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Unfamiliar with all the details of domain driven design, would it make sense in a microservice architecture to think of each service as it's own domain and in turn build an event store per service?

Not totally sure what the trade-offs might be from a single monolithic event store for the entire system. For example, more difficulty replaying conditions in the system or debugging cross service dependencies.

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The key thing is to have an unambiguous single owner - i.e. if you share a store, that's fine, as long as only one service ever uses a given set of streams.

In NEventStore v5+ for example, this is codified in having a "bucket" be a subdivision within a store - each service gets an isolated set of state that way. Or one might do the same via multiple SCHEMAs in a SQL SB.

There are of course lots of good reasons to separate to the max too

  • you don't want to leave people open to temptation to read cross service
  • you want to enable the services to go Separate Ways - you don't want to have any infrastructure change for Service B to require a deploy of Service A
  • having a shared lib, which can go hand in hand with this view, is also a slipperly slope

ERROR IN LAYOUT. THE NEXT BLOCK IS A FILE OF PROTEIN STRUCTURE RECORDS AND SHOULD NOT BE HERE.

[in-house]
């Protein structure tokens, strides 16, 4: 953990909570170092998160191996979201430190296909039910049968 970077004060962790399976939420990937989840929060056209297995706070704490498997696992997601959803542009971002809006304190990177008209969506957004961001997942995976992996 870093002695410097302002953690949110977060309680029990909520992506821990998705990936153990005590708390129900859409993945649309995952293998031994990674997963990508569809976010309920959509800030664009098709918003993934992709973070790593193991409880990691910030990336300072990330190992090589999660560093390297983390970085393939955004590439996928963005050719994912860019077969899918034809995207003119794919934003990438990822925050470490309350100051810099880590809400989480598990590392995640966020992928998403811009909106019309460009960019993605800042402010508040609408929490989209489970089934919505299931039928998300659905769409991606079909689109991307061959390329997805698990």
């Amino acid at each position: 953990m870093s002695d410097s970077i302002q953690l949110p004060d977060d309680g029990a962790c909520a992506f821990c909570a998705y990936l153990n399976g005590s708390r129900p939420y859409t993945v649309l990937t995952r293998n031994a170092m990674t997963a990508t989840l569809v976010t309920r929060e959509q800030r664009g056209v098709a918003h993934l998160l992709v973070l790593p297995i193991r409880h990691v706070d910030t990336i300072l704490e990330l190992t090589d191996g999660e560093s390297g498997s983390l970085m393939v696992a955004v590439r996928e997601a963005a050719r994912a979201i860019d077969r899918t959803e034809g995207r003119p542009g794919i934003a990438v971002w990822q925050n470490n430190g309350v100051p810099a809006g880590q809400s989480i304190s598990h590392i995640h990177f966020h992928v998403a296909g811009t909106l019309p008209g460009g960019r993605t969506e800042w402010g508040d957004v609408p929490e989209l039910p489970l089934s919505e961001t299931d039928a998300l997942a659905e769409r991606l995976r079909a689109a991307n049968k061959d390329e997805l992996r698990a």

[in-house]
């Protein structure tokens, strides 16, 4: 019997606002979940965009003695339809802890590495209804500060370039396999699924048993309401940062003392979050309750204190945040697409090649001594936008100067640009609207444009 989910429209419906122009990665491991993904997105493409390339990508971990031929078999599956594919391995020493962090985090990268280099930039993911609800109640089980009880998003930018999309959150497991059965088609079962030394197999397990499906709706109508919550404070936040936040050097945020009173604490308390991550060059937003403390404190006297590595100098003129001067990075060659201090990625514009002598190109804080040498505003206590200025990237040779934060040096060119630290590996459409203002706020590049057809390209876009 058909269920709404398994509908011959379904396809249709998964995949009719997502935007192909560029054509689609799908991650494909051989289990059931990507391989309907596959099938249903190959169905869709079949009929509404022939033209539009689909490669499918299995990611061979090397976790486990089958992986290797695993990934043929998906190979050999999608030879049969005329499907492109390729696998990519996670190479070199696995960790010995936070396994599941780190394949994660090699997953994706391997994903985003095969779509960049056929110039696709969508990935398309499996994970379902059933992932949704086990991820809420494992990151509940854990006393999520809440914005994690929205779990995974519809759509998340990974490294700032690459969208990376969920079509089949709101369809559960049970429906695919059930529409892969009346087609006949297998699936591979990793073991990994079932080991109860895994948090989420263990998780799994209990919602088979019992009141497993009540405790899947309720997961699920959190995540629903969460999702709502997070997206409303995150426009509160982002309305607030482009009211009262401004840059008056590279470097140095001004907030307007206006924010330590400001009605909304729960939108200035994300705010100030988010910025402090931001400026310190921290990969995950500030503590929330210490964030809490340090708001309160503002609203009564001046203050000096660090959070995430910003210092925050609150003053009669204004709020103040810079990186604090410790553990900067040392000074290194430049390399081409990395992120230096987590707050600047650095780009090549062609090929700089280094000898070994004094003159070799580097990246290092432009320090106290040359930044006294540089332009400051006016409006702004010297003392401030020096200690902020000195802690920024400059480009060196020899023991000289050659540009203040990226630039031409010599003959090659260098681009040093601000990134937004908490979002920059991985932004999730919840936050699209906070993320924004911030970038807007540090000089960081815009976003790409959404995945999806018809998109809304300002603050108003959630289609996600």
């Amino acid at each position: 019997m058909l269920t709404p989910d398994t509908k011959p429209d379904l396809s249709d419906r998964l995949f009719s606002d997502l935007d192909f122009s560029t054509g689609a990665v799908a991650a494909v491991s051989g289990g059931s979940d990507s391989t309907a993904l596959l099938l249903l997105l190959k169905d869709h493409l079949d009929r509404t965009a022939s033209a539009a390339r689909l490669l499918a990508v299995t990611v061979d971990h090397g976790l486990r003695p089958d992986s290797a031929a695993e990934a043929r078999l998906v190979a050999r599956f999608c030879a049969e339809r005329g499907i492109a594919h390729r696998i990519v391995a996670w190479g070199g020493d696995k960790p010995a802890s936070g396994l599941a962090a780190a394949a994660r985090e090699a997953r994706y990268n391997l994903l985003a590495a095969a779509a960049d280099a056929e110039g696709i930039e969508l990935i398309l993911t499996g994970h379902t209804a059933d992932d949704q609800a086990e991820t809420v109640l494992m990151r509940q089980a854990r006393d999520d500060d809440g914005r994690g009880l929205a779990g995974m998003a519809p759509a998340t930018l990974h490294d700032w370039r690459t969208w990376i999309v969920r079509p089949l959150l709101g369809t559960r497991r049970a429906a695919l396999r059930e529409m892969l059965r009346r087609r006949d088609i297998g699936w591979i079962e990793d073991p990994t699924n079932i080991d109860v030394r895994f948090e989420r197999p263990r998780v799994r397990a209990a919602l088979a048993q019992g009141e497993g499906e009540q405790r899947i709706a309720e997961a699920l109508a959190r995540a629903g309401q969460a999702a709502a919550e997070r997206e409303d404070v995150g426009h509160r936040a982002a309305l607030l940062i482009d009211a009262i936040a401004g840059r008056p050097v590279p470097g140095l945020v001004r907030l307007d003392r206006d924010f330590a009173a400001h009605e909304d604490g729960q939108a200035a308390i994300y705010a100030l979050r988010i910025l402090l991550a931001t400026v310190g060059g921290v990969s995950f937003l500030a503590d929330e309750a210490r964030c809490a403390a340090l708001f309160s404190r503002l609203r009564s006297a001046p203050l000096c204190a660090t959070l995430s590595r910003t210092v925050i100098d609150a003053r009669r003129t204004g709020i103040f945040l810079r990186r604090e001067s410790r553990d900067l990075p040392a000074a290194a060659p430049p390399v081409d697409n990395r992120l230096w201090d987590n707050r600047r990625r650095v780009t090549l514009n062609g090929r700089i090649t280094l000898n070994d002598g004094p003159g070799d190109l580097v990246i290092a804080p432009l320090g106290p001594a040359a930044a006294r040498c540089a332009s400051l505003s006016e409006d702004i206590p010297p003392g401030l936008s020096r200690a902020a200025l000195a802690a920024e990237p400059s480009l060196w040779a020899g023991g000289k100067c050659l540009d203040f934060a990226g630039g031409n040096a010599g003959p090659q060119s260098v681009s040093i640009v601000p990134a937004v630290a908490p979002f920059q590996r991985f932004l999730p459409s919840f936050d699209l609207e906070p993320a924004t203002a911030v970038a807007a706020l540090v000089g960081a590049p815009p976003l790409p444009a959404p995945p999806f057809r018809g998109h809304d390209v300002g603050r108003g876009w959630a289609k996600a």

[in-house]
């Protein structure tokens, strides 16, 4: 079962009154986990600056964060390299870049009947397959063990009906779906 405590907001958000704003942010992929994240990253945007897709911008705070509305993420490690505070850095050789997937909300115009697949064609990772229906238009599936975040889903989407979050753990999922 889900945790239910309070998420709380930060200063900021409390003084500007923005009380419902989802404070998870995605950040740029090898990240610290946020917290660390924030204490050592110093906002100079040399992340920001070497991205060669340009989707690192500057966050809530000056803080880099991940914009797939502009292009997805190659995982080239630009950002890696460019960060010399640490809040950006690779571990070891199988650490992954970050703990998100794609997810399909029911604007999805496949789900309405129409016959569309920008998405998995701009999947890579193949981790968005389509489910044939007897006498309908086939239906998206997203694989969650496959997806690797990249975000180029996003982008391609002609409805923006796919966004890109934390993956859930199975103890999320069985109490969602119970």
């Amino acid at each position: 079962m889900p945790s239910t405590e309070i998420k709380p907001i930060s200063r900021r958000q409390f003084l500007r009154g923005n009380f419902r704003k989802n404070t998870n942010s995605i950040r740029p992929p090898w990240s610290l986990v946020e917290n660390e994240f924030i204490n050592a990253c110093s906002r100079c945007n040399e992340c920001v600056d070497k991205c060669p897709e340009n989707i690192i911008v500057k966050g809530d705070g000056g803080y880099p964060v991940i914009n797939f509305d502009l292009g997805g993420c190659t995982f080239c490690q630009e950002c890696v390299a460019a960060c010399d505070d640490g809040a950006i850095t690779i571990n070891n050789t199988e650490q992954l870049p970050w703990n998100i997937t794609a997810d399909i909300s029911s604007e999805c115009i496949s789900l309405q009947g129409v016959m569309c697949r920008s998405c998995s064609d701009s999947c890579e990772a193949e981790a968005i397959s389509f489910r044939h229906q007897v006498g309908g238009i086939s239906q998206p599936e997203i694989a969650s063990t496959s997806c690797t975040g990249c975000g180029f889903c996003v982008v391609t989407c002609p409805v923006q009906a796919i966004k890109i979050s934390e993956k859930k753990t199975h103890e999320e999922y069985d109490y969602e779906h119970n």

It should be said that this concern is a general constraint in line with the autonomy tenet of microservices (and SOA before it)

  • Is it permitted for a consumer (read model) to listen to multiple event stores in order to build a complex projection? – Constantin Galbenu Jan 29 '17 at 19:04
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    Well.... there is no 'allowed'. But the general advice is that any integration between microservices is an interface to which things get coupled, with all the pain of understanding, analysing and versioning that over time. As such each and every one should be modeled explicitly - i.e. you'd build something that explicitly surfaces any events that others need - if you don't you'll have a ball of mud as fast as with any other architecture. (Which is why the general advice is to never just stamp out N services using the exact same infra - model each service/context appropriately and individually) – Ruben Bartelink Jan 29 '17 at 23:20
  • @ConstantinGALBENU Sorry, forgot to @ you in – Ruben Bartelink Jan 30 '17 at 8:26
  • What do you mean by "you don't want to leave people open to temptation to read cross service"? – Constantin Galbenu Jan 30 '17 at 8:31
  • I think this means it might be too easy to do the equivalent of a SQL JOIN where you grab data from some other service because it's easy to do so if sharing db – tomliversidge Jan 30 '17 at 12:07

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